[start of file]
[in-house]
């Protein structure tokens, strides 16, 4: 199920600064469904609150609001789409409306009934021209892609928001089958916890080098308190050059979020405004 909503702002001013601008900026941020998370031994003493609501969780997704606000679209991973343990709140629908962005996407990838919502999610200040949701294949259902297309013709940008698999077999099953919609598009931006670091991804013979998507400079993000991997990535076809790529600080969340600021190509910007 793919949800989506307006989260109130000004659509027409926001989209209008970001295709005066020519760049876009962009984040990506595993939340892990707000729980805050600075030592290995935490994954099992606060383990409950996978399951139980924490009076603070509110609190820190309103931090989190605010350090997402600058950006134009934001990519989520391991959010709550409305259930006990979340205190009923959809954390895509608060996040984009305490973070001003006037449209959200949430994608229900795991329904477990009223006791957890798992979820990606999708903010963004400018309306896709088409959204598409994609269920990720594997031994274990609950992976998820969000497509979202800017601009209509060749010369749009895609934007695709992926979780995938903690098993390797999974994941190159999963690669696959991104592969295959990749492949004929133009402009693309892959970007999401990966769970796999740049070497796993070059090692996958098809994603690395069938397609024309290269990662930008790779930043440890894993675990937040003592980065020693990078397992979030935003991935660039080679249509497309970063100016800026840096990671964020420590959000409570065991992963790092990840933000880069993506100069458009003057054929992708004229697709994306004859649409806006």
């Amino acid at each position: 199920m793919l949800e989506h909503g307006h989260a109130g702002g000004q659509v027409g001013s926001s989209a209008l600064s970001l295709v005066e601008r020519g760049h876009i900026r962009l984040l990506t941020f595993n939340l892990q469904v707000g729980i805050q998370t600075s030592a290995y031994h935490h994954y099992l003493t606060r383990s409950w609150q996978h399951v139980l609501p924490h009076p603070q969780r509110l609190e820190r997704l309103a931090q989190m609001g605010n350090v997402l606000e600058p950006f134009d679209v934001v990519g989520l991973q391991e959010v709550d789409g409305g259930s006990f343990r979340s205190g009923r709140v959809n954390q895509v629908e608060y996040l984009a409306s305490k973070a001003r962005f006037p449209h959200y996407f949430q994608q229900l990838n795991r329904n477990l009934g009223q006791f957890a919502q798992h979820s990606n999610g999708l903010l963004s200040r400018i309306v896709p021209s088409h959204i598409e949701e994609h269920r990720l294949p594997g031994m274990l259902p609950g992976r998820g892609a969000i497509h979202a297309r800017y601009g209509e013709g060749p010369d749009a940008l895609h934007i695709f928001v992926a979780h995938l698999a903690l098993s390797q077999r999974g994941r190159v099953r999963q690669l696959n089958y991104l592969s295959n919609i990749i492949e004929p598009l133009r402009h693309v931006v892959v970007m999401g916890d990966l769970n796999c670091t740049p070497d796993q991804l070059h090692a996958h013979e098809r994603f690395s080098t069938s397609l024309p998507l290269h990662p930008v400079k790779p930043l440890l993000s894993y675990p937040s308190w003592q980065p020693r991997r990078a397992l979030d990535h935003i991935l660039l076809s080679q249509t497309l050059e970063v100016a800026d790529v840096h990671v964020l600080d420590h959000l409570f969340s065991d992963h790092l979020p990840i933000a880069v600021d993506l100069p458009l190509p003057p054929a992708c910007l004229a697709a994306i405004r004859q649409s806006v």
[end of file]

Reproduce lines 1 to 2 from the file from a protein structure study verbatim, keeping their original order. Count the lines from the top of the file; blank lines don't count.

[in-house]
């Protein structure tokens, strides 16, 4: 199920600064469904609150609001789409409306009934021209892609928001089958916890080098308190050059979020405004 909503702002001013601008900026941020998370031994003493609501969780997704606000679209991973343990709140629908962005996407990838919502999610200040949701294949259902297309013709940008698999077999099953919609598009931006670091991804013979998507400079993000991997990535076809790529600080969340600021190509910007 793919949800989506307006989260109130000004659509027409926001989209209008970001295709005066020519760049876009962009984040990506595993939340892990707000729980805050600075030592290995935490994954099992606060383990409950996978399951139980924490009076603070509110609190820190309103931090989190605010350090997402600058950006134009934001990519989520391991959010709550409305259930006990979340205190009923959809954390895509608060996040984009305490973070001003006037449209959200949430994608229900795991329904477990009223006791957890798992979820990606999708903010963004400018309306896709088409959204598409994609269920990720594997031994274990609950992976998820969000497509979202800017601009209509060749010369749009895609934007695709992926979780995938903690098993390797999974994941190159999963690669696959991104592969295959990749492949004929133009402009693309892959970007999401990966769970796999740049070497796993070059090692996958098809994603690395069938397609024309290269990662930008790779930043440890894993675990937040003592980065020693990078397992979030935003991935660039080679249509497309970063100016800026840096990671964020420590959000409570065991992963790092990840933000880069993506100069458009003057054929992708004229697709994306004859649409806006």